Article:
NASA plans to terminate the NEOWISE telescope mission. This is due to an increase in solar activity.
In 2009, NASA launched the WISE telescope into Earth’s orbit. The purpose of its mission was to compile an infrared survey of the entire sky. The data collected by the telescope was later used by astronomers to search for objects such as ultra-bright infrared galaxies, regions of active star formation, brown dwarfs, etc. WISE has also discovered over 34,000 previously unknown asteroids.
By the end of 2010, WISE had exhausted the refrigerant reserves necessary for cooling its instruments and was unable to continue its main mission, after which it was put into sleep mode. After a while, NASA found a new use for the inactive spacecraft, and it was reactivated. The telescope was assigned the task of studying asteroids and comets. The main focus was on the search for objects that could pose a threat to our planet. Along with the new mission, the telescope received a new name — NEOWISE.
Over the next ten years, NEOWISE scanned the sky twenty times in total, taking over 1.4 million infrared images. The telescope has observed 44 thousand objects in the Solar System. These included 3,000 near-Earth asteroids, 215 of which were previously unknown to astronomers. In addition, WISE discovered 25 comets, including the famous C/2020 F3 (NEOWISE), which graced the earth’s sky in the summer of 2020. The telescope also participated in observations of the Dinkinesh asteroid, which was recently visited by the Lucy mission.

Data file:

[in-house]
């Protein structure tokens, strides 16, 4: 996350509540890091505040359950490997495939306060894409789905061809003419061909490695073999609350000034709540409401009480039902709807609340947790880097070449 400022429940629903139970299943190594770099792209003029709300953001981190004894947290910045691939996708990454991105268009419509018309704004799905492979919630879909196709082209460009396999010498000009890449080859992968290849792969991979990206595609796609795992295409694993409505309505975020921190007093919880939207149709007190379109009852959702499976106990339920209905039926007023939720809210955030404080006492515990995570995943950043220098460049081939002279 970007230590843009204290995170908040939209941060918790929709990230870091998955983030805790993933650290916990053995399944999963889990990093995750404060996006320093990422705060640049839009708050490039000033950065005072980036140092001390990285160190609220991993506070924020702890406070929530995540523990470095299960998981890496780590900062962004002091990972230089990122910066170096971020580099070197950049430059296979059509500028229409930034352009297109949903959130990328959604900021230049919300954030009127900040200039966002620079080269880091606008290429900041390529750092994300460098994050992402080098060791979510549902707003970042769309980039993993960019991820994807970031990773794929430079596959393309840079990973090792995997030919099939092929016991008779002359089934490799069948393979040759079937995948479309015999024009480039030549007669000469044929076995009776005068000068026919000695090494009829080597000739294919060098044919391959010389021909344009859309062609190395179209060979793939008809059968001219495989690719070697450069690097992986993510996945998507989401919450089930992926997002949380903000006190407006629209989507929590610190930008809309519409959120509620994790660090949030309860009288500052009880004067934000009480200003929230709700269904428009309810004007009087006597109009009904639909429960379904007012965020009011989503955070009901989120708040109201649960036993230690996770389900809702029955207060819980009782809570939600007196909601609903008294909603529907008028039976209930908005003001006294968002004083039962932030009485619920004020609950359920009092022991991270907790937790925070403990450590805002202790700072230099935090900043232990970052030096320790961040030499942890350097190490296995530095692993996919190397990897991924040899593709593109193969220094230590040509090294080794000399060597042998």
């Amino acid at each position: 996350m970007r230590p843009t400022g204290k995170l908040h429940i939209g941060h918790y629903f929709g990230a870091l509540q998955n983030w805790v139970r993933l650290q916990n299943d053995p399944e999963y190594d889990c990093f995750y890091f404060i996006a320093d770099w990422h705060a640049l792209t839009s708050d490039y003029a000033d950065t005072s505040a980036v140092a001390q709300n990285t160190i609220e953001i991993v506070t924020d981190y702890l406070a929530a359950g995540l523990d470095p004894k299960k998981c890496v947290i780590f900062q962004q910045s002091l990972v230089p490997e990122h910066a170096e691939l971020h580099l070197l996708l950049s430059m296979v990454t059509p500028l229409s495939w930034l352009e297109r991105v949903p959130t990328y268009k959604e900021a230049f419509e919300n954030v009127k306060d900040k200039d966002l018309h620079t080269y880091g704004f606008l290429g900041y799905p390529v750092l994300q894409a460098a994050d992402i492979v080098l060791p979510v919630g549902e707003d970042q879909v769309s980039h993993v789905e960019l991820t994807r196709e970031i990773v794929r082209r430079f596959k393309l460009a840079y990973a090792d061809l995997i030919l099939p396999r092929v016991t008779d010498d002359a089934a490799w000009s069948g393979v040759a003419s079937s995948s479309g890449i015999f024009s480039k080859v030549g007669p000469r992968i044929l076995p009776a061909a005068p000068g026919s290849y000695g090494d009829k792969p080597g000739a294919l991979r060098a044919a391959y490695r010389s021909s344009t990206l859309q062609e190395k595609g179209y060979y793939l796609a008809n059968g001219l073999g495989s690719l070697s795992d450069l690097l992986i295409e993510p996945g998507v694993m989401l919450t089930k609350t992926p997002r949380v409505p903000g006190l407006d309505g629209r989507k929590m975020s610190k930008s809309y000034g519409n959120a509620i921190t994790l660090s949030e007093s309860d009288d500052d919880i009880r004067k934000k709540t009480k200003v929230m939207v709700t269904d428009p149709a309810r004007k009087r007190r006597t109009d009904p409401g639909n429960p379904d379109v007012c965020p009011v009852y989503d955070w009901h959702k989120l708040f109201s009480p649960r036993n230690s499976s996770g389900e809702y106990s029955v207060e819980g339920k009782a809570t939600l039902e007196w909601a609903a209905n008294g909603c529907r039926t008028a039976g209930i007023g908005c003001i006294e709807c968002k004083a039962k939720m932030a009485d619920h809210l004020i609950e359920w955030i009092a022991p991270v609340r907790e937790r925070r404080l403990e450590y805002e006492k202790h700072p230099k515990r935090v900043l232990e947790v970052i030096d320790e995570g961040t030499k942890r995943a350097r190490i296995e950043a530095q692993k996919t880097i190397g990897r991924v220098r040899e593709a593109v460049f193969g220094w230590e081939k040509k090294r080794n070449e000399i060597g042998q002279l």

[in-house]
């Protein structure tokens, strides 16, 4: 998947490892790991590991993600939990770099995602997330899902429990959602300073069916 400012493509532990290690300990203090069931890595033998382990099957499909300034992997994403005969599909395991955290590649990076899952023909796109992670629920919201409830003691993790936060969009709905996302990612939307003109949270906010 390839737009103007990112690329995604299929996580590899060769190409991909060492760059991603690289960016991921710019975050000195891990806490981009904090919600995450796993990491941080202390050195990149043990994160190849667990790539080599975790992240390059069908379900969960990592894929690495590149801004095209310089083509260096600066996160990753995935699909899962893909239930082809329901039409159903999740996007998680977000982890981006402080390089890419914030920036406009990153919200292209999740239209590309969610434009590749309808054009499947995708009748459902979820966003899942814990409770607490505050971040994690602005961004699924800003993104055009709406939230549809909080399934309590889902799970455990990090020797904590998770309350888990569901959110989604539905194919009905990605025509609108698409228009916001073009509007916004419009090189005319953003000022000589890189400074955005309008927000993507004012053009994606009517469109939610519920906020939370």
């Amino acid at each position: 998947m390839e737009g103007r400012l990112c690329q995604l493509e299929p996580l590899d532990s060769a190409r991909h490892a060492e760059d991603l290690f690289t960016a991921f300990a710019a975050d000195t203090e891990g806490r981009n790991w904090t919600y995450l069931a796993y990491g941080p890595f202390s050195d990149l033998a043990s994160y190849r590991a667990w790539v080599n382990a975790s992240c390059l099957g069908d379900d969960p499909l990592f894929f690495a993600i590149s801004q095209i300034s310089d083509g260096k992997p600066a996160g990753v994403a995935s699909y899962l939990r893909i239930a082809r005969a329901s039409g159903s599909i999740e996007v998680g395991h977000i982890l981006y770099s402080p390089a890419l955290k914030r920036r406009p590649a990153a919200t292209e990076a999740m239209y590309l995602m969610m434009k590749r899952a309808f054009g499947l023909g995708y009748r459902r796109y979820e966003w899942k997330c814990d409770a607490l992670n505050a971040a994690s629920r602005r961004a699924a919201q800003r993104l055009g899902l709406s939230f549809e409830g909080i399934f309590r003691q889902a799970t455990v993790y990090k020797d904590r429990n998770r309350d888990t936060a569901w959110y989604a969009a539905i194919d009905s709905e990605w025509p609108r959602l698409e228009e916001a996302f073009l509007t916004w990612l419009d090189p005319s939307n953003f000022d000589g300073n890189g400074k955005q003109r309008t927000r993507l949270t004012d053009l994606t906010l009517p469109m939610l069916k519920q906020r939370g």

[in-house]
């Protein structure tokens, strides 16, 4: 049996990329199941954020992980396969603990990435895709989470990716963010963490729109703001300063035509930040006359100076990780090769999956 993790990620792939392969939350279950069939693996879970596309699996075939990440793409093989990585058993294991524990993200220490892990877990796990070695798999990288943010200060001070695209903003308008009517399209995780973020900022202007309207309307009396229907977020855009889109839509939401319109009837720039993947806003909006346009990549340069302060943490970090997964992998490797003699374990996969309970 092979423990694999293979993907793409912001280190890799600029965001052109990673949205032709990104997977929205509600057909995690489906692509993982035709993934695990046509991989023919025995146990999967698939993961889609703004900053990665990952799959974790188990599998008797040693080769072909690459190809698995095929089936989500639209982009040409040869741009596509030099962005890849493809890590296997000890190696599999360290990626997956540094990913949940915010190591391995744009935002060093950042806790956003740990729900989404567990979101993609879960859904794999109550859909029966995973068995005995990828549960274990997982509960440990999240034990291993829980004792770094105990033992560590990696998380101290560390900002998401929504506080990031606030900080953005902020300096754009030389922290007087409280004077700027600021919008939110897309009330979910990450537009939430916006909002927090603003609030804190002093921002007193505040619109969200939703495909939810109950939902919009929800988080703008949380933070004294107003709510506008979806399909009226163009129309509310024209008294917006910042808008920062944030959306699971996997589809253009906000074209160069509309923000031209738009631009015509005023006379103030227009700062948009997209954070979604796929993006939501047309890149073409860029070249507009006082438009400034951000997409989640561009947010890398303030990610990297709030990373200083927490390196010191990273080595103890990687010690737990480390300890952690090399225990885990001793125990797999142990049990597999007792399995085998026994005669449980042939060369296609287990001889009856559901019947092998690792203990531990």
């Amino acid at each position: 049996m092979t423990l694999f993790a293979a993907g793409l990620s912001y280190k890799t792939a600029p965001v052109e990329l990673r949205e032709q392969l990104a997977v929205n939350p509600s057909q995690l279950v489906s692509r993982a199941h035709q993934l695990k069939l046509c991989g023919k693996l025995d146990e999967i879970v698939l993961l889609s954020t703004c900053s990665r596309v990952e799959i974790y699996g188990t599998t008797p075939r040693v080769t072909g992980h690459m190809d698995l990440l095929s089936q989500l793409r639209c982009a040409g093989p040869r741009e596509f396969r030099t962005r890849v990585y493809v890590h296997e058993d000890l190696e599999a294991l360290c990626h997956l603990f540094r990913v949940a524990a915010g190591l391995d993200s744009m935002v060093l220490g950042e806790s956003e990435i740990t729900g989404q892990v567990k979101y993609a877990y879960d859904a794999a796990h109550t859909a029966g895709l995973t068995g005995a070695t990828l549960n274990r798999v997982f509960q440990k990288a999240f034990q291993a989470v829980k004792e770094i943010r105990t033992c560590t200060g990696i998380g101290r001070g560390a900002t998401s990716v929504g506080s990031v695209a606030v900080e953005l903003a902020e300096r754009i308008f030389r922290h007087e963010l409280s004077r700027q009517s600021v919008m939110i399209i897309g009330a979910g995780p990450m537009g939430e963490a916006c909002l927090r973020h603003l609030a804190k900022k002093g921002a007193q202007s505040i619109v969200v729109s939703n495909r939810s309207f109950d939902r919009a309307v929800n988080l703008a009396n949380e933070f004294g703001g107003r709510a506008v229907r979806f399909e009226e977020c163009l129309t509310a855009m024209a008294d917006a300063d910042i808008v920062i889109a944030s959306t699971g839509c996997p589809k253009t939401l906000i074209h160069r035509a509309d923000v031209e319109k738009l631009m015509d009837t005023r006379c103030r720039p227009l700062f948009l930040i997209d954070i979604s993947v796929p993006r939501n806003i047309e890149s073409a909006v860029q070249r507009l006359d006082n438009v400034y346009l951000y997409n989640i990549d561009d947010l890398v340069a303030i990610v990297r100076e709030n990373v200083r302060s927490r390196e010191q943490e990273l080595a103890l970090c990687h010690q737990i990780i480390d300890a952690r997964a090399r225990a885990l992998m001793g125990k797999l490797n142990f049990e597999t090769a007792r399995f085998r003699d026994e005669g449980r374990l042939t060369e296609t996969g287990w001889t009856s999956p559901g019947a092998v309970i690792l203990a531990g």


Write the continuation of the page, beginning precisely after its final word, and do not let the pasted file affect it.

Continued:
Unfortunately, NEOWISE’s days are already numbered. It’s all about increasing solar activity. It led to the “inflating” of the Earth’s atmosphere. The NEOWISE telescope has no engines, so it cannot withstand the “braking” effect it has. Currently, the telescope is in an orbit with a height of 480 km. But according to the calculations of engineers, by the beginning of 2025, the height of NEOWISE will decrease so much that it will lose the opportunity to continue scientific observations. Some time after that, the telescope will enter the dense layers of the atmosphere and burn up.
However, although the telescope will soon cease to exist, the data it collects will be studied by astronomers for a long time. And in 2028, NASA plans to launch the NEO Surveyor, which will continue the NEOWISE business and study near-Earth asteroids.
According to https://www.nasa.gov
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